If you're using Oatey#5 you're fluxed buddy!

Code Tidbit - September, 2011                                                By: Douglas A. Page, PE, MPA, LEED AP, CEM, CPD



At the new officers' request, I agreed to share a few more thoughts with you this ASPE fiscal year. For the Sept issue of the Code Tidbit, I thought I'd share the top two most common errors I see while doing 'field observations.' Warning: You may not like what you are about to read.

Item # 1: Flux

Last year I wrote about flux in this column - repeatedly. Namely:


§P605.15.4 Soldered joints. "...A flux conforming to ASTM B 813 shall be applied..."

So how hard can this be? Manufacturers make and sell the stuff. This stuff is sitting at distributors. At every single project I inspected this summer, the plumbing contractor was using the wrong flux. Last year I shared how the oil based flux being used plugged terminal strainers and mixing valves.


Part of the problem rests with the manufacturers. The most common offender is Oatey. Their # 5 is, at best, misleading. The tub of flux has a big NSF-61 on the side of it, yet, it does not conform to the NYS Code or the international code (the IPC or the IMC). When I spoke with them, they indicated that that had flux available that did comply. Well, that's helpful. I asked them about educating the contracting community. Their response was that educating users was not their responsibility. In short, Oatey is selling product in NYS knowing it does not comply with the Code, and taking no ownership for this deficiency. I add that I did speak with other manufacturers such as Rector Seal and they too are selling non-compliant flux in tubs. The difference is only Oatey stamps a big "NSF-61" on their non-compliant flux giving the impression that it's the right stuff to use.

This past summer, I had contractors remove and clean all terminal strainers and aerators and reflush the system, then reinstall the strainers and aerators. Since this problem was on every project I performed a 'field observation' for, the message is clearly not getting out.

In 2012, the method to address the non-conformance will be to remove all piping where non-conforming flux was used.

I suspect that the 2012 construction season will be far more challenging than 2011. Removing piping systems where the wrong flux was used will cost tens of thousands of dollars. You heard (OK, read) it here first.


Item # 2: Accessible Dimensions for Water Closets

Where fixtures are provided for the disabled, Chapter 11 essentially requires compliance with standard ICC-ANSI A117.1 (Accessible and Usable Buildings and Facilities). Related to water closet compartments is:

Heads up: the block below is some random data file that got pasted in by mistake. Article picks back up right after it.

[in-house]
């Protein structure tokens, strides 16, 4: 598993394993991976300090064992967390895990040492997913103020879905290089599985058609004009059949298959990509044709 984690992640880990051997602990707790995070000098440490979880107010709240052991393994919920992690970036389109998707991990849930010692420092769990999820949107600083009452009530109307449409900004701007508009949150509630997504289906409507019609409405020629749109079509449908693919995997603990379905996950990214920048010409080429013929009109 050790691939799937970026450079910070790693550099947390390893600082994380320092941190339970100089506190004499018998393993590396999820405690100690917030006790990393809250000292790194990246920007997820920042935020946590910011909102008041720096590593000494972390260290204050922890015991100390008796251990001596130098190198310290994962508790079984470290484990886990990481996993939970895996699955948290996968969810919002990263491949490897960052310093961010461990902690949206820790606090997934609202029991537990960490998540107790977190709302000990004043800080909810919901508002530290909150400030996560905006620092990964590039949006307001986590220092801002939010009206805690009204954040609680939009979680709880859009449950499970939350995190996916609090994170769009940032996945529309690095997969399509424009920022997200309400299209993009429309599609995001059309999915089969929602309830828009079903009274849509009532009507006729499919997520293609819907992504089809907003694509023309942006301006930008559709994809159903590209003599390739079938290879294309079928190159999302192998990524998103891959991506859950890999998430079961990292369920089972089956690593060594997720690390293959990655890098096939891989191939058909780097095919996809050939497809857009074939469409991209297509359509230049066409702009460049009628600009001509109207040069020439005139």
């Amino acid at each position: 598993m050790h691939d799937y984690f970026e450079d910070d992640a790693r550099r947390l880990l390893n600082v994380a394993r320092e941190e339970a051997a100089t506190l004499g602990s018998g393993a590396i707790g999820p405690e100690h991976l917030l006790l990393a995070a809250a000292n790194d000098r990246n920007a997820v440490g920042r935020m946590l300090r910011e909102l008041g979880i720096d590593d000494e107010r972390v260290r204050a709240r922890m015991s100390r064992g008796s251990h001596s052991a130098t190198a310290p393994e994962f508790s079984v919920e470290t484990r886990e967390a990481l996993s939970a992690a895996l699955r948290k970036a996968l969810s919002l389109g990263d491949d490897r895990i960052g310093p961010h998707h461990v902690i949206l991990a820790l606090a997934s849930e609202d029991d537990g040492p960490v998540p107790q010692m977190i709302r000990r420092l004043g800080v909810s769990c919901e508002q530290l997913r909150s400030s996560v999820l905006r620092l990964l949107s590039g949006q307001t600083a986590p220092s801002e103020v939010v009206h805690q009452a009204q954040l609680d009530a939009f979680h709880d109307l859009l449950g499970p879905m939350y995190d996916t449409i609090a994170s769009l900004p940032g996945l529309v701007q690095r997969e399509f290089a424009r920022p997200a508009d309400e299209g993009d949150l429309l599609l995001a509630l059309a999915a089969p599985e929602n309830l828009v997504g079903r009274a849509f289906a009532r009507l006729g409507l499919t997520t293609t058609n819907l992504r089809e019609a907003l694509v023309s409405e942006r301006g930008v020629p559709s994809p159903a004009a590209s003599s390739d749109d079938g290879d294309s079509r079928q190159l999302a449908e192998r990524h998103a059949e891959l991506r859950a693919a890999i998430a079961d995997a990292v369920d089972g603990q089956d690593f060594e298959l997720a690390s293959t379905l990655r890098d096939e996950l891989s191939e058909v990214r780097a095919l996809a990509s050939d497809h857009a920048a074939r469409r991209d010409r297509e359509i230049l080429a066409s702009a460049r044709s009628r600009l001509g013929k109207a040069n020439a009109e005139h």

§1109.2.2 Water closet compartment.

Where water closet compartments are provided in a toilet room or bathing facility, at least one wheelchair-accessible compartment shall be provided. Where the combined total water closet compartments and urinals provided in a toilet room or bathing facility is six or more, at least one ambulatory-accessible water closet compartment shall be provided in addition to the wheelchair-accessible compartment. Wheelchair-accessible and ambulatory-accessible compartments shall comply with ICC A117.1.

We're all familiar with the water closet seat needing to be 17-19" above finished floor, but apparently less familiar with the requirement that the centerline of the water closet needs to be 16-18" from the face of the wall (or partition) with the grab bar. It used to be 18" exactly. That was obviously pretty darn hard to achieve. So, ICC-ANSI gave us a 2" range to hit. On every dormitory major bathroom renovation project I did "field observations" at this summer, the centerline dimension was wrong. In these cases, they either redid the piping or built out the wall to comply. I should add, I saw this condition at a hospital renovation also, so it is not limited to resident halls.

All of the projects I saw this summer with this condition, the design team showed the dimensions on the drawings. Sometimes on the P drawings, sometimes on the A drawings. The cost for rework is borne by the contractor. It has costs many thousands of dollars to fix this mistake. This cost is avoidable.


Just for fun, other common specification (compared to code driven) deficiencies were:

 Poorly installed insulation, non-continuous insulation through walls, floors and at pipe supports;

 Valves that do not conform to the specifications (isolation valves that were not full port, did not have extended stems, and were not bronze);

 Installation of materials that were not specified;

 Missing brazer certificates;

 Dirt legs on gas piping that had the bottom welded rather than provided with a removable cap;

 Terrazzo shower and mop sink bases not installed in sand or mud set per manufacturer's requirements;

 Improper balancing (in some cases no balancing) of domestic water systems;


These are just a few thoughts and observations. If you are a contractor, check your stock of flux - especially if the letters "OATEY" are on it. If you are a designer, construction manager, or code enforcement official; you should be looking for compliant flux when you are performing "field observations".


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